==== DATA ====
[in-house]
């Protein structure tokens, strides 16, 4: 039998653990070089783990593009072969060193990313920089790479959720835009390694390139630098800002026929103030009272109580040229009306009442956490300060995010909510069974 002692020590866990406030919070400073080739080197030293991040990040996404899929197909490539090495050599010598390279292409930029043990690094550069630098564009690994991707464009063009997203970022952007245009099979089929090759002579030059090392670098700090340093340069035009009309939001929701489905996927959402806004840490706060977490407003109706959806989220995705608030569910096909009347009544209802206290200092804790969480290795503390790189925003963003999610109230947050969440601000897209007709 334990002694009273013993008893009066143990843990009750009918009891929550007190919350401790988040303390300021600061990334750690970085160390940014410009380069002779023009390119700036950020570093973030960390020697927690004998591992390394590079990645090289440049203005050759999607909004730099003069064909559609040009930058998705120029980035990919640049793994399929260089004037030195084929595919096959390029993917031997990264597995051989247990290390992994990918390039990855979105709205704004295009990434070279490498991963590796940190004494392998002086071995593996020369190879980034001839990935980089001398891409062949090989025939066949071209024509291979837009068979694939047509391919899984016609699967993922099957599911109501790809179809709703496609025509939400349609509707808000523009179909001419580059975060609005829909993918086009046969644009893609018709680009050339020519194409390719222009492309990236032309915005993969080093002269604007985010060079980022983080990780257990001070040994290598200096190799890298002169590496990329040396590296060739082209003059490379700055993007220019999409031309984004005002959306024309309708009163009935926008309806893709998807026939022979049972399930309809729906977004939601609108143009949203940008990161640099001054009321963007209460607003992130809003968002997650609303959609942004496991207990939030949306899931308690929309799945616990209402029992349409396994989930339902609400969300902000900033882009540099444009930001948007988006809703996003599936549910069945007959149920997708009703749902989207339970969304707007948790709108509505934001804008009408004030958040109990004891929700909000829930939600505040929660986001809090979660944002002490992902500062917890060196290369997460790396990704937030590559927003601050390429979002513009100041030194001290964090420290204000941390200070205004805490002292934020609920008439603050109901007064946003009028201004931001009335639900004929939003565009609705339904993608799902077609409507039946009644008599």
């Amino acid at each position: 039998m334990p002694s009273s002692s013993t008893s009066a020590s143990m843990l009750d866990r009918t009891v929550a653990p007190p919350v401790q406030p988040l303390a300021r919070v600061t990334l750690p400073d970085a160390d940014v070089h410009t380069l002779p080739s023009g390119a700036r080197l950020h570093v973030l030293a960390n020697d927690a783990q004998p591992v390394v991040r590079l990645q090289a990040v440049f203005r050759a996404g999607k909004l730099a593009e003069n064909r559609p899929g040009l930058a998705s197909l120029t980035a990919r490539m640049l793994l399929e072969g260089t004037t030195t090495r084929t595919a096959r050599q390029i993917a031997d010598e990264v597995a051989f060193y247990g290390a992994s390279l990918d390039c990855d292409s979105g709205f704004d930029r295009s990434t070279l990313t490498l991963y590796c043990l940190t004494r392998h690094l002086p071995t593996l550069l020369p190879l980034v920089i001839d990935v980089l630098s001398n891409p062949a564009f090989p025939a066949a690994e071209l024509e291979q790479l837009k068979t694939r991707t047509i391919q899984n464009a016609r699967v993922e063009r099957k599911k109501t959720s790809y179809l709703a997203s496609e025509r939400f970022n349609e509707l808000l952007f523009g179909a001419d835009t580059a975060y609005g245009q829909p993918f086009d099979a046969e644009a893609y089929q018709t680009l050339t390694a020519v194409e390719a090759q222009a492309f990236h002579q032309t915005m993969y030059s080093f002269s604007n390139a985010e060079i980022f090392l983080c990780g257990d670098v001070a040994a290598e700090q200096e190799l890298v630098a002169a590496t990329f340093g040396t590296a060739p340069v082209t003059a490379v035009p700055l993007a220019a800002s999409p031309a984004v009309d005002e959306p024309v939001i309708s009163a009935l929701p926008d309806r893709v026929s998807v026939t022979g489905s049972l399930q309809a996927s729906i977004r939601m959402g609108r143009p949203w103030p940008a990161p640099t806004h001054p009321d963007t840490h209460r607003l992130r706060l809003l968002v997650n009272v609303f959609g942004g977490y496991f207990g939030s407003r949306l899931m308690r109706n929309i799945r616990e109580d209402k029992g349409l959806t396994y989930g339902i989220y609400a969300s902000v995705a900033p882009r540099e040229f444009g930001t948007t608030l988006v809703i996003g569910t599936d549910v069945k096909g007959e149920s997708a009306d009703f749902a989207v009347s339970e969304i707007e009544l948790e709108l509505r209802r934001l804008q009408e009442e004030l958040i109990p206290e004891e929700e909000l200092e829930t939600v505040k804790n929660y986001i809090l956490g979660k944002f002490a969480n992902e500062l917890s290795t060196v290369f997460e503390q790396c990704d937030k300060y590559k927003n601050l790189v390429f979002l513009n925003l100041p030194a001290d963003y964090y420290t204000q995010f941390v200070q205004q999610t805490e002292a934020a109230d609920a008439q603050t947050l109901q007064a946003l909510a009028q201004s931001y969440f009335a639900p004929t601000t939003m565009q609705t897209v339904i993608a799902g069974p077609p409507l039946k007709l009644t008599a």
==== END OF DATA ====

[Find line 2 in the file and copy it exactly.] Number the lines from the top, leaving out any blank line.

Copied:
């Protein structure tokens, strides 16, 4: 039998653990070089783990593009072969060193990313920089790479959720835009390694390139630098800002026929103030009272109580040229009306009442956490300060995010909510069974 002692020590866990406030919070400073080739080197030293991040990040996404899929197909490539090495050599010598390279292409930029043990690094550069630098564009690994991707464009063009997203970022952007245009099979089929090759002579030059090392670098700090340093340069035009009309939001929701489905996927959402806004840490706060977490407003109706959806989220995705608030569910096909009347009544209802206290200092804790969480290795503390790189925003963003999610109230947050969440601000897209007709 334990002694009273013993008893009066143990843990009750009918009891929550007190919350401790988040303390300021600061990334750690970085160390940014410009380069002779023009390119700036950020570093973030960390020697927690004998591992390394590079990645090289440049203005050759999607909004730099003069064909559609040009930058998705120029980035990919640049793994399929260089004037030195084929595919096959390029993917031997990264597995051989247990290390992994990918390039990855979105709205704004295009990434070279490498991963590796940190004494392998002086071995593996020369190879980034001839990935980089001398891409062949090989025939066949071209024509291979837009068979694939047509391919899984016609699967993922099957599911109501790809179809709703496609025509939400349609509707808000523009179909001419580059975060609005829909993918086009046969644009893609018709680009050339020519194409390719222009492309990236032309915005993969080093002269604007985010060079980022983080990780257990001070040994290598200096190799890298002169590496990329040396590296060739082209003059490379700055993007220019999409031309984004005002959306024309309708009163009935926008309806893709998807026939022979049972399930309809729906977004939601609108143009949203940008990161640099001054009321963007209460607003992130809003968002997650609303959609942004496991207990939030949306899931308690929309799945616990209402029992349409396994989930339902609400969300902000900033882009540099444009930001948007988006809703996003599936549910069945007959149920997708009703749902989207339970969304707007948790709108509505934001804008009408004030958040109990004891929700909000829930939600505040929660986001809090979660944002002490992902500062917890060196290369997460790396990704937030590559927003601050390429979002513009100041030194001290964090420290204000941390200070205004805490002292934020609920008439603050109901007064946003009028201004931001009335639900004929939003565009609705339904993608799902077609409507039946009644008599």